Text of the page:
A pipe-and-drum corps played “Amazing Grace” as pallbearers in uniform walked the casket of firefighter Jose Samaniego out of Saint Augustine Cathedral Monday morning.
It was a beautiful, sad scene. The Golder Ranch firefighter was so young, just 33, when he died of a sudden illness last week. The outpouring from Arizona firefighters was impressive: Men and women in dark uniforms lined the pews of the full cathedral, and fire trucks from around Southern Arizona lined South Stone Avenue outside. They stood at attention in a “wall of honor” outside the cathedral as Samaniego’s casket was wheeled away.
The scene fit with the public image of firefighters: honorable, loyal, dedicated to service.
But it clashed horribly with the news that came up on my phone as I left the church. A few blocks away, in Pima County Superior Court, a judge had sentenced former Tucson fire Capt. David Watson to 66 years in prison for killing his wife in 2000 and his wife’s mother and her friend in 2003.
That sentencing, of course, came after the even more-shocking news Friday night — that a beloved local fire captain, Fred Bair, opened fire inside a Catalina Foothills restaurant, Firebirds at La Encantada, killing one man, injuring Bair’s ex-wife, and killing himself. In doing so, he also terrified a restaurant full of patrons and employees.
The three incidents — the funeral, sentencing and murder-suicide — share only one real common strand. They all involved firefighters.
Whether that is essential or even relevant to Friday night’s violence is open for debate.
Tucson Fire Chief Jim Critchley did not accept an invitation for an interview. However, I spoke Tuesday with Aaron Haworth, a longtime colleague of Bair’s who works as a paramedic for Rural Metro. He, like many local first-responders, has been ruminating about the shocking shootings by a man they did not imagine was capable of such an act.
Haworth spent much of Sunday and Monday talking to people and engaging on Facebook over the issues he saw lurking behind Bair’s actions. A career in emergency medical response exposes you to so much poisonous stress that it accumulates inside you, he said. PTSD may result, or it may be some less-specific problem — stress, malaise, agitation.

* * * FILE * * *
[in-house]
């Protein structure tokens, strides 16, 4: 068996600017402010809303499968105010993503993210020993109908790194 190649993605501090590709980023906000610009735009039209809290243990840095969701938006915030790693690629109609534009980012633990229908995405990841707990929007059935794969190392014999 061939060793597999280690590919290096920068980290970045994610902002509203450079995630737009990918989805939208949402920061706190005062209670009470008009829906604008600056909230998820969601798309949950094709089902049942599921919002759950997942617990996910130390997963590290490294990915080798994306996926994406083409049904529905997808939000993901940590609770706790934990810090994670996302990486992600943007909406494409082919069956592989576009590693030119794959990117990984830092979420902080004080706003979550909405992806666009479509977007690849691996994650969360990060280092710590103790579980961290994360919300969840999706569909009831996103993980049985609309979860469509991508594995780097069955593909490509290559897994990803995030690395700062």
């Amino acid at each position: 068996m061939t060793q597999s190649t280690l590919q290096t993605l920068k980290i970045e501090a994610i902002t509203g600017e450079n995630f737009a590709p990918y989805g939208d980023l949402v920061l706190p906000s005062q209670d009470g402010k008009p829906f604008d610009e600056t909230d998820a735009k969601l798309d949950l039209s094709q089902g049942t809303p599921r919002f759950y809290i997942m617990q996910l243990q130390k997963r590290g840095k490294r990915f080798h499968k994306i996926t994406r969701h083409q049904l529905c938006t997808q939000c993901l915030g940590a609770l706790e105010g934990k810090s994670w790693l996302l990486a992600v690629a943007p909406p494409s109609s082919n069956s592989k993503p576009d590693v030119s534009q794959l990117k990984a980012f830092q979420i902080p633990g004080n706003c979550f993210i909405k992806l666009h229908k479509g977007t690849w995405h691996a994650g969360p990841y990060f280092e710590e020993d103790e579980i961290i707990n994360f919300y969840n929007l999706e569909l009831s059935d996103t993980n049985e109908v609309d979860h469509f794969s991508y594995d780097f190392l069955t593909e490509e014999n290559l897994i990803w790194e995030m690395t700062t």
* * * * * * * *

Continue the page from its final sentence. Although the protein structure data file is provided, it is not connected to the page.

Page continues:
“I’m reaching that point where I’m tired of pretending it doesn’t exist anymore,” he said. “I was completely in denial or unprepared for the psychic debt I was going to have to pay later in life.
“If you live your life running on an ambulance, you’ve got a shelf life,” he said.
That’s true of many firefighters, but the persistently macho culture of the fire service still tells firefighters to be tough in the face of it all. When Haworth saw that Bair had gone off as he did, this is what he perceived as likely explaining it — not justifying it, but explaining it: the accumulation of trauma and stress inside a career firefighter’s body.
Maybe that’s the explanation, or part of it. But then how do we explain that George Majewski, 62, killed his veterinarian wife, Kerman Dubash, 50, on the far northwest side in 2015? And how about Marc Florio, 48, killing Natalie Beissel, a 32-year-old, fourth-year medical resident in 2015? And how do we explain why Darius Solis, 23, killed his mother, Ana Solis, and aunt, Jeneatte Hernandez, then himself in Marana last year? And how about Manuel Encinas, 26, killing his girlfriend, Christine Betancourt, in February, then going armed to a Circle K on South Nogales Highway before being killed by deputies in an apparent suicide-by-cop?
These are just some of the domestic-violence killings that have happened around here in the last two years. The Arizona Coalition to End Sexual and Domestic Violence counted 100 deaths statewide from domestic violence in 2016. Thirteen of those happened in Pima County. That’s about one domestic-violence-related death per month, though often they happen in pairs, as murder-suicides.
What differentiates Bair’s attack on Eliot Cobb and Mary Jo Bair were three factors: It happened in a restaurant, the restaurant was in an upscale mall, and Bair was a somewhat well-known local firefighter. But those factors don’t necessarily mean it was so different from the 13 deaths last year or the many in years before that.
“When it happens in a place like we wouldn’t expect, like a restaurant in a high-end mall — it’s a little more jarring,” Vanessa Helms, the director of Homicide Survivors, told me Tuesday. “We as a society place value on crimes and the severity of them based on their location.”
In other words, people are more interested when these crimes happen among rich or high-status people. But that’s not really so uncommon.
“It happens in all socioeconomic categories and geographic areas,” Ed Mercurio-Sakwa, CEO of the Emerge Center against Domestic Abuse, said Tuesday. “It involves people with impressive titles who might do amazing things in other parts of their lives.”
“We’re not of the belief that it’s a firefighter problem,” he went on. “There are some conversations that could be had around masculinity and how that gets defined in our society.”
Men who want to control women are those who sometimes escalate their controlling behavior until they commit murder, Mercurio-Sakwa said. It could be that mentality is more common in macho fire-department cultures. But maybe not — society certainly has enough mental crises and domestic violence to produce a tragically long list of these deaths among civilians every year.
The fact that a local firefighter did it again — 14 years after the last time — doesn’t necessarily mean we have a firefighter problem. But we definitely have a persistent, dangerous domestic-violence problem.